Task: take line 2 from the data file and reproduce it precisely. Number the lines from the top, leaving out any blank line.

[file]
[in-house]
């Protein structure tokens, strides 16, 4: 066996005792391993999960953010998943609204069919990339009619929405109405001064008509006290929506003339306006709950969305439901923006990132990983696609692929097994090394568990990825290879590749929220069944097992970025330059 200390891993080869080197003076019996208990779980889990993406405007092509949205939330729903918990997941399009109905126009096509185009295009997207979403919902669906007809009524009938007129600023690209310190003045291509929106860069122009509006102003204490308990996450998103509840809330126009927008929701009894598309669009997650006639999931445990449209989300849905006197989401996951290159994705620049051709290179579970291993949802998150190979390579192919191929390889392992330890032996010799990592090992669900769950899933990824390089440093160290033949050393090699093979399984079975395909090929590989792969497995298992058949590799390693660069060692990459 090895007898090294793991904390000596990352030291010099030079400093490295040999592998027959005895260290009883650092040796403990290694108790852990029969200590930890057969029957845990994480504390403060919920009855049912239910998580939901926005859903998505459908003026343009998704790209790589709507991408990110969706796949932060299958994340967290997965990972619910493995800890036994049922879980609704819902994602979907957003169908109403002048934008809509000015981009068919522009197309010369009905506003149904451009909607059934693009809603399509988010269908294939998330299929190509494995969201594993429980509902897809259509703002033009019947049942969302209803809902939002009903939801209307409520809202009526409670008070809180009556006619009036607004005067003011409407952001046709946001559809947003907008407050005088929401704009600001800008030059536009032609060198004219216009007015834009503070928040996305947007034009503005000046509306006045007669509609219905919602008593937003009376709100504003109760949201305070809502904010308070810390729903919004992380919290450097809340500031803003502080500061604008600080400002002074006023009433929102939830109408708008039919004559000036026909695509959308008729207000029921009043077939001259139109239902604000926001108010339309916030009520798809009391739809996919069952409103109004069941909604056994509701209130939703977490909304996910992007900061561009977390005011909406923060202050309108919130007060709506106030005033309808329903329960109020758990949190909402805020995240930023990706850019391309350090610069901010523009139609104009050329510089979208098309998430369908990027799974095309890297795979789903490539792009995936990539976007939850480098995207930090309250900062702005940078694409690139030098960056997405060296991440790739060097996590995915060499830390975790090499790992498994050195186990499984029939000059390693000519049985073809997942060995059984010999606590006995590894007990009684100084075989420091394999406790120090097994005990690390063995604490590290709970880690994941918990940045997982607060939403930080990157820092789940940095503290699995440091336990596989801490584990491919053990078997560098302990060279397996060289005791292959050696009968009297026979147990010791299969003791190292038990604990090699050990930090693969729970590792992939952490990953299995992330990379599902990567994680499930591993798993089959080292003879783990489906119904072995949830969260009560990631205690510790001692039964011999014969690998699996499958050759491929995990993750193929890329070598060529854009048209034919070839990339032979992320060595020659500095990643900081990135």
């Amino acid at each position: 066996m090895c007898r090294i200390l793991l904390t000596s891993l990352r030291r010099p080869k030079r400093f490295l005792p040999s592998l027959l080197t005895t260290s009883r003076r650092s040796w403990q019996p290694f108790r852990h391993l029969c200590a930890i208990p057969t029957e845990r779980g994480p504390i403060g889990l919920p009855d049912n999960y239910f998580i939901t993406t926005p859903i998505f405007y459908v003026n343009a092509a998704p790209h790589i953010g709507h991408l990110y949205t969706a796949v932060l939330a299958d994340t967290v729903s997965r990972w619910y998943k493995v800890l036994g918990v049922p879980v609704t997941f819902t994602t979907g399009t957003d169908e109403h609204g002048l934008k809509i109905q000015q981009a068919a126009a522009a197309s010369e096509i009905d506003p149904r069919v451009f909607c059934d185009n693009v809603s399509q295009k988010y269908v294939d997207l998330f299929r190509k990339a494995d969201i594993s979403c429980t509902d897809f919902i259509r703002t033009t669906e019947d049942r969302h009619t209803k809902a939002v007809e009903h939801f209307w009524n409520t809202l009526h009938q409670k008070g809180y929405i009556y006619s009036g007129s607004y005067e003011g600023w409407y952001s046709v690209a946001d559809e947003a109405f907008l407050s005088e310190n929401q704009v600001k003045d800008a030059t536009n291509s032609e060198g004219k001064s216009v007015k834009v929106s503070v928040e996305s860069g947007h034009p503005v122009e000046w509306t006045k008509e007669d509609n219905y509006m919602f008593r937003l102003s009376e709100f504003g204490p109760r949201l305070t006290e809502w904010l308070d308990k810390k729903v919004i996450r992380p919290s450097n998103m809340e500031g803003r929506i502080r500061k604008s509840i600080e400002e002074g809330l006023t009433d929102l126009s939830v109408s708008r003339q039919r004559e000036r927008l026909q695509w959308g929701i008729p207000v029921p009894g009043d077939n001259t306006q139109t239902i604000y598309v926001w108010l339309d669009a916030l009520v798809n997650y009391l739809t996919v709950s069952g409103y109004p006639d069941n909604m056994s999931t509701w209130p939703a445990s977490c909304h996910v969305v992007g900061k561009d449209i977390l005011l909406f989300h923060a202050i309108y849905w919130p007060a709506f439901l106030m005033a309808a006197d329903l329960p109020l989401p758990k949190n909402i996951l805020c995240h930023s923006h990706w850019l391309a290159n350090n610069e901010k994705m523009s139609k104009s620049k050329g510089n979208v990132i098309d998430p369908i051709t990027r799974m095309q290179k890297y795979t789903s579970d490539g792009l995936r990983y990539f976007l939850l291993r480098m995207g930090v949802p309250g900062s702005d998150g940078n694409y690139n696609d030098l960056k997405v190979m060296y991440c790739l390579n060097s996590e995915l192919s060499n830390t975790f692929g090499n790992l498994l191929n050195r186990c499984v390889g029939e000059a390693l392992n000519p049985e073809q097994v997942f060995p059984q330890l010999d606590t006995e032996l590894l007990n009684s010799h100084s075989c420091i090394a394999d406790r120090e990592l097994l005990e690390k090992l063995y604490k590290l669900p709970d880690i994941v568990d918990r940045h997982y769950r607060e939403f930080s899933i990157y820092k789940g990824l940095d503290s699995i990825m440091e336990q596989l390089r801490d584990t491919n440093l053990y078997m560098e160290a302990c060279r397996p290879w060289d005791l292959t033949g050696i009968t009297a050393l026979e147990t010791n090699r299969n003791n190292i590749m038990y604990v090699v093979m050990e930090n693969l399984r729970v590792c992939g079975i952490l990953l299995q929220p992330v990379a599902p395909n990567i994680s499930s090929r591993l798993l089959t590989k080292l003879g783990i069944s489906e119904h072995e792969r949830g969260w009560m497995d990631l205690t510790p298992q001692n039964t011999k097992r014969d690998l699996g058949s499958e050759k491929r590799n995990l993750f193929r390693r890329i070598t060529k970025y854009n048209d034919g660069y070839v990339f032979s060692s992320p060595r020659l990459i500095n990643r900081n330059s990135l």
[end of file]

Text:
């Protein structure tokens, strides 16, 4: 066996005792391993999960953010998943609204069919990339009619929405109405001064008509006290929506003339306006709950969305439901923006990132990983696609692929097994090394568990990825290879590749929220069944097992970025330059 200390891993080869080197003076019996208990779980889990993406405007092509949205939330729903918990997941399009109905126009096509185009295009997207979403919902669906007809009524009938007129600023690209310190003045291509929106860069122009509006102003204490308990996450998103509840809330126009927008929701009894598309669009997650006639999931445990449209989300849905006197989401996951290159994705620049051709290179579970291993949802998150190979390579192919191929390889392992330890032996010799990592090992669900769950899933990824390089440093160290033949050393090699093979399984079975395909090929590989792969497995298992058949590799390693660069060692990459 090895007898090294793991904390000596990352030291010099030079400093490295040999592998027959005895260290009883650092040796403990290694108790852990029969200590930890057969029957845990994480504390403060919920009855049912239910998580939901926005859903998505459908003026343009998704790209790589709507991408990110969706796949932060299958994340967290997965990972619910493995800890036994049922879980609704819902994602979907957003169908109403002048934008809509000015981009068919522009197309010369009905506003149904451009909607059934693009809603399509988010269908294939998330299929190509494995969201594993429980509902897809259509703002033009019947049942969302209803809902939002009903939801209307409520809202009526409670008070809180009556006619009036607004005067003011409407952001046709946001559809947003907008407050005088929401704009600001800008030059536009032609060198004219216009007015834009503070928040996305947007034009503005000046509306006045007669509609219905919602008593937003009376709100504003109760949201305070809502904010308070810390729903919004992380919290450097809340500031803003502080500061604008600080400002002074006023009433929102939830109408708008039919004559000036026909695509959308008729207000029921009043077939001259139109239902604000926001108010339309916030009520798809009391739809996919069952409103109004069941909604056994509701209130939703977490909304996910992007900061561009977390005011909406923060202050309108919130007060709506106030005033309808329903329960109020758990949190909402805020995240930023990706850019391309350090610069901010523009139609104009050329510089979208098309998430369908990027799974095309890297795979789903490539792009995936990539976007939850480098995207930090309250900062702005940078694409690139030098960056997405060296991440790739060097996590995915060499830390975790090499790992498994050195186990499984029939000059390693000519049985073809997942060995059984010999606590006995590894007990009684100084075989420091394999406790120090097994005990690390063995604490590290709970880690994941918990940045997982607060939403930080990157820092789940940095503290699995440091336990596989801490584990491919053990078997560098302990060279397996060289005791292959050696009968009297026979147990010791299969003791190292038990604990090699050990930090693969729970590792992939952490990953299995992330990379599902990567994680499930591993798993089959080292003879783990489906119904072995949830969260009560990631205690510790001692039964011999014969690998699996499958050759491929995990993750193929890329070598060529854009048209034919070839990339032979992320060595020659500095990643900081990135």